Only Quebec and B.C. plan to host select students in classrooms this Spring. The majority of Canadian students — including two million Ontario children and teens — will continue learning online. However, assessment for that learning differs dramatically across the country.
For example, Saskatchewan, Manitoba and Ontario have given their respective school divisions a directive that high school students’ grades cannot fall below the mark they had when in-person schooling was suspended.
In an email to Global News, Ontario Education spokesperson Ingrid Anderson said no students in that province will have their grades go below what they were on March 13.
“No student’s mark should be negatively affected by performance during the school closure period,” Anderson said. “This applies to both elementary and secondary students. Continuity of learning is critical to prepare students with the knowledge and skills for success in the next grade, course or post-secondary destination.”
Alberta has the expectation that “students who were on track to progress to the next grade level will,” however it is leaving final assessments to teachers, according to ministry of education press secretary Colin Aitchison.
That means each division is determining how to assess students’ performance at a local level. The Calgary Board of Education and Calgary Catholic School District said they would hold mid-term grades, meaning students can earn a higher mark but their grade will not decrease during online learning.
“Right now we know families in Alberta and Calgary in particular are under a lot of stress, not only through COVID-19, but the economic and stress and the different challenges that every single family is facing,” Bryan Szumlas, chief superintendent of the Calgary Catholic School Division, said.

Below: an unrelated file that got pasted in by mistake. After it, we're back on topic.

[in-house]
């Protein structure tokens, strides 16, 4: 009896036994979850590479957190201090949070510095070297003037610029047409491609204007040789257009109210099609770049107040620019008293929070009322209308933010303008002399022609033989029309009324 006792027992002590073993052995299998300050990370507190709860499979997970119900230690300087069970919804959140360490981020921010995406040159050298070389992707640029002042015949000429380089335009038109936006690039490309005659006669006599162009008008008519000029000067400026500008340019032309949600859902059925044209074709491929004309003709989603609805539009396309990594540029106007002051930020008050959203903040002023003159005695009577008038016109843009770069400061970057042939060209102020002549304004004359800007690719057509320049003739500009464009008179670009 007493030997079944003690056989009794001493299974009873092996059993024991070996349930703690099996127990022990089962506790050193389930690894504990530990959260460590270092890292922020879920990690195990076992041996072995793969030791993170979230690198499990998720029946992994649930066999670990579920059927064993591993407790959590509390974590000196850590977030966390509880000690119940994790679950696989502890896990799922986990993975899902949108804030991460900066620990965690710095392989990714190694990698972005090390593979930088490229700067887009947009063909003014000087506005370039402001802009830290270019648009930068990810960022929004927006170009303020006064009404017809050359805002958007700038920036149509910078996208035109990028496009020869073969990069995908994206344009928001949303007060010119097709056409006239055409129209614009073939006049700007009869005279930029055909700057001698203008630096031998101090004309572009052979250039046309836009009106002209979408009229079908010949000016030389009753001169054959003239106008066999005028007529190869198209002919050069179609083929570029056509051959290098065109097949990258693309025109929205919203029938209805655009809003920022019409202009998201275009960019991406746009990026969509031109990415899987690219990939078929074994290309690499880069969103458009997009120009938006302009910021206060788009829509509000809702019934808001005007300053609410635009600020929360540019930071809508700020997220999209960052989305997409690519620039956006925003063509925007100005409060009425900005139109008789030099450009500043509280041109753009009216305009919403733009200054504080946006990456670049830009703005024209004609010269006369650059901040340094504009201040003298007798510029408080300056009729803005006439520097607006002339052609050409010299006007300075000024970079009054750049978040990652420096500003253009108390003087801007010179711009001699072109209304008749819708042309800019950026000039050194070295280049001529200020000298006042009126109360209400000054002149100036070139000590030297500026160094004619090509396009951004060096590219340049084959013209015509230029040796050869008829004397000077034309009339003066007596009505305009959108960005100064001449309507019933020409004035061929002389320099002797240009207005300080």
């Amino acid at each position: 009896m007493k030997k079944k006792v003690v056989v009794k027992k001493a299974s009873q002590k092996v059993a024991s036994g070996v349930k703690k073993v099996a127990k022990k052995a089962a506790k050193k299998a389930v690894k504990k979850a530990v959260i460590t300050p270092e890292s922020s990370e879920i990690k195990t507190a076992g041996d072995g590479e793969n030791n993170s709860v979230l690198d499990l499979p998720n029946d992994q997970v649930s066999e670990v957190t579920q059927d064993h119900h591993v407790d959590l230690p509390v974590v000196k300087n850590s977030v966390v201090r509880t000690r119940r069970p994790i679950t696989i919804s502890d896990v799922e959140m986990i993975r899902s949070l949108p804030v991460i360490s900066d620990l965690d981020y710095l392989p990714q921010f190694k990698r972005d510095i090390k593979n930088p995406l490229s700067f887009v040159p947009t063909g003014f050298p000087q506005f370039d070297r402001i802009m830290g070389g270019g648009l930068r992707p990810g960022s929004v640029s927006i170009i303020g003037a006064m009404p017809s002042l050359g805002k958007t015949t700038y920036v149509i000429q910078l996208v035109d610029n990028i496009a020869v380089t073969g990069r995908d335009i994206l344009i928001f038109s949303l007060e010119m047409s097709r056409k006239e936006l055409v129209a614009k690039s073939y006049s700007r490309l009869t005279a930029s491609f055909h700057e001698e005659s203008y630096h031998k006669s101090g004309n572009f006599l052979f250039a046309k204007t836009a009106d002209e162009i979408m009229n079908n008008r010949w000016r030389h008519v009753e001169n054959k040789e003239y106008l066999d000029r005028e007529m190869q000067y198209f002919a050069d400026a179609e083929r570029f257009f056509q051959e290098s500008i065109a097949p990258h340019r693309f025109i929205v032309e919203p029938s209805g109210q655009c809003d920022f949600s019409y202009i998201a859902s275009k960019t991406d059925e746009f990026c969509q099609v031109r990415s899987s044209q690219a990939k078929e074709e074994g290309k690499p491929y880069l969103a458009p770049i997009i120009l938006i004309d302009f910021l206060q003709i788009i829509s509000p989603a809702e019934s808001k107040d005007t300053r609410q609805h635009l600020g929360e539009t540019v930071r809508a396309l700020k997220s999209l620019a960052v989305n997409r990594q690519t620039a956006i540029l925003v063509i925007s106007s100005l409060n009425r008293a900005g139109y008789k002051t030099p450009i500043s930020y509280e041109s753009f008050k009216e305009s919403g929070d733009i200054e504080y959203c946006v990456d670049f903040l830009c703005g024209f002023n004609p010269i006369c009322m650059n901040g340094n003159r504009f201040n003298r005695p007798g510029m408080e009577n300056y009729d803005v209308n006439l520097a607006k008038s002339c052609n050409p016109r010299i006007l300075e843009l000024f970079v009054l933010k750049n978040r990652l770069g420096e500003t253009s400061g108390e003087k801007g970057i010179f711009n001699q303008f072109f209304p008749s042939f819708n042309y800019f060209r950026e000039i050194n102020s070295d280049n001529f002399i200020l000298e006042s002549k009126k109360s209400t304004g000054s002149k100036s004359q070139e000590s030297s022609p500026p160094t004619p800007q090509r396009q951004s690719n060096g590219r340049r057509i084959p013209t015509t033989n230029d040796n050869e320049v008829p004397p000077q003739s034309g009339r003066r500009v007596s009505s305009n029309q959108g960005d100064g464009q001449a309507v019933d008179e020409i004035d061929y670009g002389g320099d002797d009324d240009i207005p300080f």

“In the school division we don’t want to cause extra stress placed upon them.”
Szumlas, who worked in the past as chair of the Alberta Assessment Consortium, said local school divisions are best positioned to determine how to handle grading.
“Assessment is a local jurisdiction matter. I believe that’s the best place for assessment to reside because every part of Alberta is different,” Szumlas said. “Ours is a Catholic jurisdiction, right? It’s different than the public school jurisdiction.
“So for us to have that local autonomy to make the guidelines and standards for our students to move forward — we really appreciate that.”
The Edmonton Catholic School District’s curriculum manager said the district has asked teachers to give students a bit of “grace” and cut back on assignments that count for marks.
“We ask teachers to triangulate their assessment with conversation with the student, observations of what they’re doing and a few number of products and then judge what they did before the pandemic, what they’re doing during the pandemic to come up with the most reasonable judgment of what the final grade should be,” Nicole Lafreniere said. “We are looking at a variety of alternatives to assessment but it is up to teachers in terms of weighting.”
According to Edmonton Public School District’s Information for Families, teachers will offer final grades based on learning before and after its school facilities were closed. However, if for some reason a student can only finish part of their online learning, “teachers will determine a final mark based on their professional judgement and the student’s standing as of March 15, 2020.”
Brock University Education studies professor Louis Volante says the best solution to assessing students during this period of upheaval is to go to a pass-fail system for students in Grade 11 and younger and allow Grade 12 students to close the year with their mid-term grade.
“We don’t have any best practices that I could identify for this particular situation,” Volante says. “I think we are going to learn a lot based on what’s going on, and hopefully this never happens to us again, but if it does we’ll be in a better position to respond to it.”